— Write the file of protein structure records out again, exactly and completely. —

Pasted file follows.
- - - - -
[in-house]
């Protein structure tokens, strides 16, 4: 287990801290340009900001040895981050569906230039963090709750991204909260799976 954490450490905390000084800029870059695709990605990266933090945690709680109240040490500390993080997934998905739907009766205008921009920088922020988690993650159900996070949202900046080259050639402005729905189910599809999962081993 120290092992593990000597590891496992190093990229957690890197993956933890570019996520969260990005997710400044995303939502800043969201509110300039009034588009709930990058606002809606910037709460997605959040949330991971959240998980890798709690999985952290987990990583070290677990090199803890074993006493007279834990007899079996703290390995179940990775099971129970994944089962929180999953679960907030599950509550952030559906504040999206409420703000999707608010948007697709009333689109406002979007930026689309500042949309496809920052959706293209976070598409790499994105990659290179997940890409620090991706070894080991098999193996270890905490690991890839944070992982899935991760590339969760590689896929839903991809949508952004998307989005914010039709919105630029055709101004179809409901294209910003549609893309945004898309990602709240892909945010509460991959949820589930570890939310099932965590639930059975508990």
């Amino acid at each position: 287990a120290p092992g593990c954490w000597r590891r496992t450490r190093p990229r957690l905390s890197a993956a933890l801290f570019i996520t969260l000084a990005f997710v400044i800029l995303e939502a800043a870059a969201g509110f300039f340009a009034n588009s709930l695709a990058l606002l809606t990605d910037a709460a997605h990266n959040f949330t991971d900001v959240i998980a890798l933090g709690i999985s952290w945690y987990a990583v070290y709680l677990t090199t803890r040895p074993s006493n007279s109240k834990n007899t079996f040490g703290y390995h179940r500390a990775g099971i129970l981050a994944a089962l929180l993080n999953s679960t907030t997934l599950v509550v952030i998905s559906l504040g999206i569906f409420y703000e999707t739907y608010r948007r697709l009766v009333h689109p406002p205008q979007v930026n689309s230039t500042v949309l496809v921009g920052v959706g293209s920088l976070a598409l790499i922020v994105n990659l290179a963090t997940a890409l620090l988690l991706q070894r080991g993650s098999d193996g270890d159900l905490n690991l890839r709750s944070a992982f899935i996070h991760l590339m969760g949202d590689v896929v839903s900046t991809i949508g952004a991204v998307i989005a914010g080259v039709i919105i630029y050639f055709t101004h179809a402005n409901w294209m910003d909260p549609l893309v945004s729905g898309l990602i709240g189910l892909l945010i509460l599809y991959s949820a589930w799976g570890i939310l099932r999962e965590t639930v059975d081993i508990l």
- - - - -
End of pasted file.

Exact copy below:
[in-house]
């Protein structure tokens, strides 16, 4: 287990801290340009900001040895981050569906230039963090709750991204909260799976 954490450490905390000084800029870059695709990605990266933090945690709680109240040490500390993080997934998905739907009766205008921009920088922020988690993650159900996070949202900046080259050639402005729905189910599809999962081993 120290092992593990000597590891496992190093990229957690890197993956933890570019996520969260990005997710400044995303939502800043969201509110300039009034588009709930990058606002809606910037709460997605959040949330991971959240998980890798709690999985952290987990990583070290677990090199803890074993006493007279834990007899079996703290390995179940990775099971129970994944089962929180999953679960907030599950509550952030559906504040999206409420703000999707608010948007697709009333689109406002979007930026689309500042949309496809920052959706293209976070598409790499994105990659290179997940890409620090991706070894080991098999193996270890905490690991890839944070992982899935991760590339969760590689896929839903991809949508952004998307989005914010039709919105630029055709101004179809409901294209910003549609893309945004898309990602709240892909945010509460991959949820589930570890939310099932965590639930059975508990």
């Amino acid at each position: 287990a120290p092992g593990c954490w000597r590891r496992t450490r190093p990229r957690l905390s890197a993956a933890l801290f570019i996520t969260l000084a990005f997710v400044i800029l995303e939502a800043a870059a969201g509110f300039f340009a009034n588009s709930l695709a990058l606002l809606t990605d910037a709460a997605h990266n959040f949330t991971d900001v959240i998980a890798l933090g709690i999985s952290w945690y987990a990583v070290y709680l677990t090199t803890r040895p074993s006493n007279s109240k834990n007899t079996f040490g703290y390995h179940r500390a990775g099971i129970l981050a994944a089962l929180l993080n999953s679960t907030t997934l599950v509550v952030i998905s559906l504040g999206i569906f409420y703000e999707t739907y608010r948007r697709l009766v009333h689109p406002p205008q979007v930026n689309s230039t500042v949309l496809v921009g920052v959706g293209s920088l976070a598409l790499i922020v994105n990659l290179a963090t997940a890409l620090l988690l991706q070894r080991g993650s098999d193996g270890d159900l905490n690991l890839r709750s944070a992982f899935i996070h991760l590339m969760g949202d590689v896929v839903s900046t991809i949508g952004a991204v998307i989005a914010g080259v039709i919105i630029y050639f055709t101004h179809a402005n409901w294209m910003d909260p549609l893309v945004s729905g898309l990602i709240g189910l892909l945010i509460l599809y991959s949820a589930w799976g570890i939310l099932r999962e965590t639930v059975d081993i508990l």